So..... I have new tunes and have listened to rather a lot of good music in the past week, so figure it's time for a sporadic review blast. Dig in.
Storlon - The Snake (Unoiki 0410) - free to download until the 14th.
Unoiki's digital calendar continues to be awesome - another month in and another surreal slice of avant-garde music that isn't afraid to find the fun in experimentation. Glitchy crackles, minimal pops and deep swells spray and coalesce as the bass creeps up, before the wall of noise breaks and the beats emerge. Halfway between Martyn's low-end experimentation and clickno minimalism, it's a more DJ friendly track than previous releases, without ever losing sight of the label's experimental and avant garde ethos. Awesome.
Dam Mantle - The Grey EP (Halleluwah Hits)
Originally known as Animals and War, Tom Marshallay made quite an impact on Glasgow's DIY and independent scene, gigging with a looper pedal, casio keyboard, acoustic guitar and drum machine. It was brilliantly lo-fi and psychadelic, but seemed quite limited to the live sphere only. Some unknown metamorphosis has taken place, and Dam Mantle (joined by Louts for live sets) is suddenly a bass-heavy electronic proposition that owes as much to Flying Lotus, Blockhead and Samiyam as it does to the alt-folk origins. Rebong begins as a wobbly piece of electronica, before morphing into a wonky, broken beat rhythm that wouldn't sound out of place on a Lukid or HudMo record, whislt Yoghourt takes vocal loops, splices and chops them, and builds floating ethereality into thump-crack hip-hop. Rebong's probably the most evidently dancefloor track, full of crisp percussion and lfoed basslines. Admittedly Rusko won't be playing it any time soon, but for those looking for more cerebral and wonky dancefloor material, it's a bold piece of work and as a whole work, Grey is excellent.
Akira Kiteshi - Boom N Pow / Ming The Merciless
Finally got round to buying some Akira Kiteshi, after hearing many many good things about him. Finding a Raffertie remix finally flipped the decision and off I go to buy two EPs. For the most part, AK makes that mythical beast known as 'Dubstep'; full of wobbly, skull-crushing bass and skittery, swung beats. However, there's a smattering of offbeat breakcore-isms, and a predilection for frantically screamed vocals that adds an unnerving edge.
Boom and Pow's probably my favourite off both records, with crunked up boom-clap and fractured hype vocals. The best thing about it is the first breakdown though, which cuts up chop socky vocals and white noise, before a dropping the famous "and now for something completely different" and morphing into a wobbling 4x4 monster. YEAH!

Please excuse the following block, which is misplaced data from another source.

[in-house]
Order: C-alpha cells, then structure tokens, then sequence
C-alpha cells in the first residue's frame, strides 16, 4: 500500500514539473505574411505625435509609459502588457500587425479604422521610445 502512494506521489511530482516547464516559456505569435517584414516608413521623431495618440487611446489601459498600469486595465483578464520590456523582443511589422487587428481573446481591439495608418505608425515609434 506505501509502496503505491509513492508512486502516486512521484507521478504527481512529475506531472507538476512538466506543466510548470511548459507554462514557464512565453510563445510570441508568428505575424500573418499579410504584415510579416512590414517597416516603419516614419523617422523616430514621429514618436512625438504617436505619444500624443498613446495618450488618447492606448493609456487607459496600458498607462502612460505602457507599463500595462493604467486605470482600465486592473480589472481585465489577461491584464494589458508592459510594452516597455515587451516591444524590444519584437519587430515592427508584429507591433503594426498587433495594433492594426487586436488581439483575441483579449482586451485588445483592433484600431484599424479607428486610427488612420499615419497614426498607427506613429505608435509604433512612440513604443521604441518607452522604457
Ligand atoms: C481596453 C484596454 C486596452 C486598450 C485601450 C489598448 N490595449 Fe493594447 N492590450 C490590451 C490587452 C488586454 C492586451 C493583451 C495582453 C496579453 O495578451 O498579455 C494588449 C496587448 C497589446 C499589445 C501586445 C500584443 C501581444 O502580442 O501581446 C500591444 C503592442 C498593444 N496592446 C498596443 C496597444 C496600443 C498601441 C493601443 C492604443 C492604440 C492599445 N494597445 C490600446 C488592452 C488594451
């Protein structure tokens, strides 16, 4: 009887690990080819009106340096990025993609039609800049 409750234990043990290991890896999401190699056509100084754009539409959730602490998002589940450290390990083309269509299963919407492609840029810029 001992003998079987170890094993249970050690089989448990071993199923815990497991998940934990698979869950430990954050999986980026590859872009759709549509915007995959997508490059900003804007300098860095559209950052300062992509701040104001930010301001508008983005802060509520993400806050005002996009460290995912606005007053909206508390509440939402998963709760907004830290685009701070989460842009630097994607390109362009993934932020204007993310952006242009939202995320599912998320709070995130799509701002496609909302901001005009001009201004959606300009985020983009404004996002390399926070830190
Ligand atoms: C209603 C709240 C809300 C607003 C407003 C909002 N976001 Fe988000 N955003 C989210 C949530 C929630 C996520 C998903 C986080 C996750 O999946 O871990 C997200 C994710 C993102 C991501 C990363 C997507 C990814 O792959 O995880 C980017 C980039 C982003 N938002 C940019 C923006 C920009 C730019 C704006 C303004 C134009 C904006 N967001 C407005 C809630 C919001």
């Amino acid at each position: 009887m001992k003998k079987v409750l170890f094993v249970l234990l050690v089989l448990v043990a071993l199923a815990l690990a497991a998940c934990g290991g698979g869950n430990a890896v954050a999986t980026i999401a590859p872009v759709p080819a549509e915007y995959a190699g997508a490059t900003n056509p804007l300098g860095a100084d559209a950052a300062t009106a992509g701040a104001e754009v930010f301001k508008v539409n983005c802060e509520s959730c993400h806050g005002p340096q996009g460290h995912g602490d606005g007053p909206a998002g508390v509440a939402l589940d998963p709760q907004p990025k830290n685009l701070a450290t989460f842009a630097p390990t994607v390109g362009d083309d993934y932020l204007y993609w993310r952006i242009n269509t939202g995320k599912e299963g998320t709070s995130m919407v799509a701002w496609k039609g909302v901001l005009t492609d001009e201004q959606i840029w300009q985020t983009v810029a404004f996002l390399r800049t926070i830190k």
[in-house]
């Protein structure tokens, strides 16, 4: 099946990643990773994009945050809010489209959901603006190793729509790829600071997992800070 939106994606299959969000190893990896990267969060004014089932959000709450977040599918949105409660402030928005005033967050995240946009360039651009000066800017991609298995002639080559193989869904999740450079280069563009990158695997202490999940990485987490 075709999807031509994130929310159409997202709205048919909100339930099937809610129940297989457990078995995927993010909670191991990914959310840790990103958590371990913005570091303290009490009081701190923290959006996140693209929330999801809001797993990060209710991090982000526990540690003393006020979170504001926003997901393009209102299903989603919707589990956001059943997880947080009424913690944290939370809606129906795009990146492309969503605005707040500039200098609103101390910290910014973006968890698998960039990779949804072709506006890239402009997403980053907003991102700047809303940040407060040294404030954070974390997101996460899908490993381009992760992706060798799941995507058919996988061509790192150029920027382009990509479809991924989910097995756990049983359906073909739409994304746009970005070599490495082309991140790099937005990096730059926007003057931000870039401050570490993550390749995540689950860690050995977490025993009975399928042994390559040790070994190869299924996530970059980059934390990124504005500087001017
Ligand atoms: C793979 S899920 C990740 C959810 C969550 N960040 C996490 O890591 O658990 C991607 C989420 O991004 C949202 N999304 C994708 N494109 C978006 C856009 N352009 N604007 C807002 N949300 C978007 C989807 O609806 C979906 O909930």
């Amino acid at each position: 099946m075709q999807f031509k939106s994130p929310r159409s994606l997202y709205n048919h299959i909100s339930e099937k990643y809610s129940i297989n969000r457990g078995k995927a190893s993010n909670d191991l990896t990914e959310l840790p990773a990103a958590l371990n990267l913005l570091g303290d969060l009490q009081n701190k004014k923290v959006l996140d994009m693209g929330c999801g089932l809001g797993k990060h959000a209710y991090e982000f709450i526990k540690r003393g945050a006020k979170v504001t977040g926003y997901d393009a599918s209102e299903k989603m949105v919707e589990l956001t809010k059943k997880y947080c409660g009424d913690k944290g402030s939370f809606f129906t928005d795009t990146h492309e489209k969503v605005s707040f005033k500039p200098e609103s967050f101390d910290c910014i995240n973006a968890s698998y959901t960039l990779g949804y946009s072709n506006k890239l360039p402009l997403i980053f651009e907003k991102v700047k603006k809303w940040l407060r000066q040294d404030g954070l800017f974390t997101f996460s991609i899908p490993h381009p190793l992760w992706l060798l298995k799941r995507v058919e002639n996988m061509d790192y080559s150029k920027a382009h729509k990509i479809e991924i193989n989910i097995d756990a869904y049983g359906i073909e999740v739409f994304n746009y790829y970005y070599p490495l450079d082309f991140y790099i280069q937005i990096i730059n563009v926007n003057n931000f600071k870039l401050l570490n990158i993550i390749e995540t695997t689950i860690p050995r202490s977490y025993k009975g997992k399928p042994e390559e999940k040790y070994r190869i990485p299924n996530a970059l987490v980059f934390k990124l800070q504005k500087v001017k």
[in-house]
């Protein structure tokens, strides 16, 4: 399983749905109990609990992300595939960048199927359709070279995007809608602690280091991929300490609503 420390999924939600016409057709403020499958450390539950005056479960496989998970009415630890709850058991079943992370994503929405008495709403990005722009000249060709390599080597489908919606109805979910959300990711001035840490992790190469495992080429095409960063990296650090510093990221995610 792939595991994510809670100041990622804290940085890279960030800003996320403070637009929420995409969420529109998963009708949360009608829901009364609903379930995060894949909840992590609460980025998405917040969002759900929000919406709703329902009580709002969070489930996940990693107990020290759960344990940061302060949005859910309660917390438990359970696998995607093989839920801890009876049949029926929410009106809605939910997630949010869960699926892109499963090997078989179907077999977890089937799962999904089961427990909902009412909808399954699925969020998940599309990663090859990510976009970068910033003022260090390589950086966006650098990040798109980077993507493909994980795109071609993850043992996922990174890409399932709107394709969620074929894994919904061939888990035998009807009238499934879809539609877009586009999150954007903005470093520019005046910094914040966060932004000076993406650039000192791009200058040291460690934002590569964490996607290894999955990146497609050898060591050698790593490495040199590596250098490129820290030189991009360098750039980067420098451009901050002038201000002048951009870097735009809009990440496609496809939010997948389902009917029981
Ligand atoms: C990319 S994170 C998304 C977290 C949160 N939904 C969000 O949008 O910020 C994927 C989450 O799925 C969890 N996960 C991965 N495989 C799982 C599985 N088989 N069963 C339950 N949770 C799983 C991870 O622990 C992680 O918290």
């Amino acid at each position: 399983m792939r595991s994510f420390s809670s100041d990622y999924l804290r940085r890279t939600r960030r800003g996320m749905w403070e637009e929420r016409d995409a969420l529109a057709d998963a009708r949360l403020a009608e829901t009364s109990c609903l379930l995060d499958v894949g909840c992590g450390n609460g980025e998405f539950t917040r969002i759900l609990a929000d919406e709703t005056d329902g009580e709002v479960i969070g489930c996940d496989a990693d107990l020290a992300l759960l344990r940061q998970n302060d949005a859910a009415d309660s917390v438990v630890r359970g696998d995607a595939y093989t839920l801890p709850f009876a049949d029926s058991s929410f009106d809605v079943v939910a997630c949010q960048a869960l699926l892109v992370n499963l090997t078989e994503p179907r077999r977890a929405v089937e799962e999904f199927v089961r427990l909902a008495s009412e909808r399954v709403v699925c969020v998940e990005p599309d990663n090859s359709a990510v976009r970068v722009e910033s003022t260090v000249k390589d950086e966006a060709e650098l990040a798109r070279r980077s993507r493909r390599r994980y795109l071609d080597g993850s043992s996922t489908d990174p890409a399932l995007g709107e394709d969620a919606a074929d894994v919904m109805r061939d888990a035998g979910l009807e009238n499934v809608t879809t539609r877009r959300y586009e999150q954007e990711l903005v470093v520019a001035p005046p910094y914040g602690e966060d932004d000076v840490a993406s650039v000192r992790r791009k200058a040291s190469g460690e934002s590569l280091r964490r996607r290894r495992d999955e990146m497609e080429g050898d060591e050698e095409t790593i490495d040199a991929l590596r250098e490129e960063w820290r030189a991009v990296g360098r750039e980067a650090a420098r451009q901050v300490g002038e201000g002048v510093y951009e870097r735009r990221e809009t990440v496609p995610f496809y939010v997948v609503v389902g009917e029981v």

I've also been getting well into Raffertie, who provides the remix of Boom and Pow, and makes pant-wettingly grinding breakcore / dubstep hybrid. His Vomit Riddim is just disquieting though, breaking down from womp nasty into the coughing and splattering of some poor munter losing their guts. It does this repeatedly. ooft.
Alexis K -The Death of Everything Cool (Permanent Damage)
Quite pleasant electronica / trip-hop type stuff that's due a digital release fairly soon. I was pretty dubious, as the press claimed Alexis K as "The First Lady of Dubstep", an odd praise, and one that seems highly implausible considering the existence of a certain Radio 1 DJ. However, the four tracks here all unite barking basslines, half-time rhythms and the rest with an unusual country/ western bent. Alexis' guitar lines are crisply played and pretty catchy, but do take away from the dancefloor potential of some tracks - The title track kinda feels like the final tune on a mix, rather than a DJ tool. The combination works well on Sundance at Dawn though, where a lingering High Noon atmosphere, film samples and colt gunshots replace grime's "urban jungle" pish and gangster glock pops that have become yawnsome.
In general, the production's exceptionally crisp, the style's unique, and I've played it over a few times, but I haven't found myself slavering to play it on repeat. Worth looking out for.
Mo-Seph - The Other Place / Growth and Form (Black Lantern)
Author / curator / performance poet / Apocalyptic Goblin of Doom Harlequinade continues to unleash sonic majesty upon the world through the portal of Black Lantern - this time round, he's dredged up two EPs / mini-albums from Chemical Poets collaborator Mo-seph. Both are vault-dredgers, and the breadth of styles and influences absorbed is spectacular. There's a distinct ambient and experimental bent that pervades both EPs, flitting between delicate gamelan percussion and warm synths (Martin) and squashed electronica droning (Swamp), as well as throwing in the occaisonal breaksy trip-hop number like Entropik. There's flute breaks, cello basslines, an array of synths, and percussion ranging from Roland-esque clank to live kit and foundsounds, all building delicate sound passages. As a newcomer to Mo-seph's work, it's a little difficult to know where to start - there's such a diverse range of sounds and styles which are all executed well, that it feels a little spastic to listen to. Download both, get 'em on your mp3 player and set course for the middle of nowhere... real fucking wow music.